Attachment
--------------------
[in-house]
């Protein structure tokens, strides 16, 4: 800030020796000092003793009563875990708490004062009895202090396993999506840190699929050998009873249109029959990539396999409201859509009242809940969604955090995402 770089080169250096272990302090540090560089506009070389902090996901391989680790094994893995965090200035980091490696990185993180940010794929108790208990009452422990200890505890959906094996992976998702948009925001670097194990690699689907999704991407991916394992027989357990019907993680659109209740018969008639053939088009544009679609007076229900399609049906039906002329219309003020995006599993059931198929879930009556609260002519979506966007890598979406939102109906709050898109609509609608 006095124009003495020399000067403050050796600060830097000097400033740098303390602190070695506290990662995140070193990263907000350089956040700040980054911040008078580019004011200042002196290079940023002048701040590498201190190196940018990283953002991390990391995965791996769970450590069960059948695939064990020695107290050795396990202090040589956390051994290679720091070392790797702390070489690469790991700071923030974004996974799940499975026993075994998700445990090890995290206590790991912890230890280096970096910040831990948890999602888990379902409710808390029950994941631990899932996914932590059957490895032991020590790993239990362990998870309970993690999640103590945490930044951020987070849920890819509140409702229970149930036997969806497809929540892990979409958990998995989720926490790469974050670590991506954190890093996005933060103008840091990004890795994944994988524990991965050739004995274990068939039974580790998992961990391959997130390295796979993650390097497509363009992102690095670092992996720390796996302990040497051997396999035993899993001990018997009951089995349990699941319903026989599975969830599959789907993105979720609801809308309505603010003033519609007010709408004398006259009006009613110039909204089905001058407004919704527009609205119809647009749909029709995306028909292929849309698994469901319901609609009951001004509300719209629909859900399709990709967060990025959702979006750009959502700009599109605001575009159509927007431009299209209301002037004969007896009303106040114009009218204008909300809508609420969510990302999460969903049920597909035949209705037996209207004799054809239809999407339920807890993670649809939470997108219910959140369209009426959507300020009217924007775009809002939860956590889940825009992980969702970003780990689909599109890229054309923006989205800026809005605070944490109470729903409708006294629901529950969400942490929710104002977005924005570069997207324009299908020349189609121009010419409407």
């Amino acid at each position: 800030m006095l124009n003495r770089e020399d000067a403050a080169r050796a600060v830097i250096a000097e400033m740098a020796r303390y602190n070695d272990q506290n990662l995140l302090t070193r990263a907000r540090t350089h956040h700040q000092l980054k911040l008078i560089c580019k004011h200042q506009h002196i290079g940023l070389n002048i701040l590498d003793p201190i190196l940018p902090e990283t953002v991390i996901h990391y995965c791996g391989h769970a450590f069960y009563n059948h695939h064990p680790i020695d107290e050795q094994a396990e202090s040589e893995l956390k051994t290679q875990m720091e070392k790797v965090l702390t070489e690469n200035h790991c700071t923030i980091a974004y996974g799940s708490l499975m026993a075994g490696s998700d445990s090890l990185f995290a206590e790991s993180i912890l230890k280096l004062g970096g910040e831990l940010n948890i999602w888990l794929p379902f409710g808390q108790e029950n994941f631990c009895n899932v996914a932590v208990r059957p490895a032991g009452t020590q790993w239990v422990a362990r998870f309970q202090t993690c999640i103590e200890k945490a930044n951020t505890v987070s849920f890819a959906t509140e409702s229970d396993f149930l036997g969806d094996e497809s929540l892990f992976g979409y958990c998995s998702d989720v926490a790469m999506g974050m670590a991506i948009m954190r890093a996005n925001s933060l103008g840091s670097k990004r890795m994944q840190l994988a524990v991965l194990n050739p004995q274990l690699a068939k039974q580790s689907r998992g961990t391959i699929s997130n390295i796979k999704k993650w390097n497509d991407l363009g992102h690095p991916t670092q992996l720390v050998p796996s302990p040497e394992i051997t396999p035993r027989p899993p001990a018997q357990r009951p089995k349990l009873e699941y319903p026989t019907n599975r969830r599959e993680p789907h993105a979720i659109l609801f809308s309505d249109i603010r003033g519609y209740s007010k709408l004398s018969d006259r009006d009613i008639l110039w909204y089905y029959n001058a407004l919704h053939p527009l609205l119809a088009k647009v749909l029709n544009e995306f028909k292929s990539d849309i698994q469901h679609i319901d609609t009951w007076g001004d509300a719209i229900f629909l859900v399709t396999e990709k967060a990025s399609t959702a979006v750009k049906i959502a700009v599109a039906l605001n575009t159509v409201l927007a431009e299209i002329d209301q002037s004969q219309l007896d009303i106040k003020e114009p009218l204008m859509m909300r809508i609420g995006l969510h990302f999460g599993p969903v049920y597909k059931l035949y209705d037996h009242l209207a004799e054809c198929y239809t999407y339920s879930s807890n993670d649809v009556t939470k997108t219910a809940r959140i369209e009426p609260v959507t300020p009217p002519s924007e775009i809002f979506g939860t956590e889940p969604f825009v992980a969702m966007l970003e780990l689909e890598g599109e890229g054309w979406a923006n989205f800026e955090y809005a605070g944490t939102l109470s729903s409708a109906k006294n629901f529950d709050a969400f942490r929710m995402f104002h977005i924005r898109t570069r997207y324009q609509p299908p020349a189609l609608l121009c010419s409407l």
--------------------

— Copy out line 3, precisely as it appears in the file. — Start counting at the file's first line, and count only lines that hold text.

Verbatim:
């Amino acid at each position: 800030m006095l124009n003495r770089e020399d000067a403050a080169r050796a600060v830097i250096a000097e400033m740098a020796r303390y602190n070695d272990q506290n990662l995140l302090t070193r990263a907000r540090t350089h956040h700040q000092l980054k911040l008078i560089c580019k004011h200042q506009h002196i290079g940023l070389n002048i701040l590498d003793p201190i190196l940018p902090e990283t953002v991390i996901h990391y995965c791996g391989h769970a450590f069960y009563n059948h695939h064990p680790i020695d107290e050795q094994a396990e202090s040589e893995l956390k051994t290679q875990m720091e070392k790797v965090l702390t070489e690469n200035h790991c700071t923030i980091a974004y996974g799940s708490l499975m026993a075994g490696s998700d445990s090890l990185f995290a206590e790991s993180i912890l230890k280096l004062g970096g910040e831990l940010n948890i999602w888990l794929p379902f409710g808390q108790e029950n994941f631990c009895n899932v996914a932590v208990r059957p490895a032991g009452t020590q790993w239990v422990a362990r998870f309970q202090t993690c999640i103590e200890k945490a930044n951020t505890v987070s849920f890819a959906t509140e409702s229970d396993f149930l036997g969806d094996e497809s929540l892990f992976g979409y958990c998995s998702d989720v926490a790469m999506g974050m670590a991506i948009m954190r890093a996005n925001s933060l103008g840091s670097k990004r890795m994944q840190l994988a524990v991965l194990n050739p004995q274990l690699a068939k039974q580790s689907r998992g961990t391959i699929s997130n390295i796979k999704k993650w390097n497509d991407l363009g992102h690095p991916t670092q992996l720390v050998p796996s302990p040497e394992i051997t396999p035993r027989p899993p001990a018997q357990r009951p089995k349990l009873e699941y319903p026989t019907n599975r969830r599959e993680p789907h993105a979720i659109l609801f809308s309505d249109i603010r003033g519609y209740s007010k709408l004398s018969d006259r009006d009613i008639l110039w909204y089905y029959n001058a407004l919704h053939p527009l609205l119809a088009k647009v749909l029709n544009e995306f028909k292929s990539d849309i698994q469901h679609i319901d609609t009951w007076g001004d509300a719209i229900f629909l859900v399709t396999e990709k967060a990025s399609t959702a979006v750009k049906i959502a700009v599109a039906l605001n575009t159509v409201l927007a431009e299209i002329d209301q002037s004969q219309l007896d009303i106040k003020e114009p009218l204008m859509m909300r809508i609420g995006l969510h990302f999460g599993p969903v049920y597909k059931l035949y209705d037996h009242l209207a004799e054809c198929y239809t999407y339920s879930s807890n993670d649809v009556t939470k997108t219910a809940r959140i369209e009426p609260v959507t300020p009217p002519s924007e775009i809002f979506g939860t956590e889940p969604f825009v992980a969702m966007l970003e780990l689909e890598g599109e890229g054309w979406a923006n989205f800026e955090y809005a605070g944490t939102l109470s729903s409708a109906k006294n629901f529950d709050a969400f942490r929710m995402f104002h977005i924005r898109t570069r997207y324009q609509p299908p020349a189609l609608l121009c010419s409407l």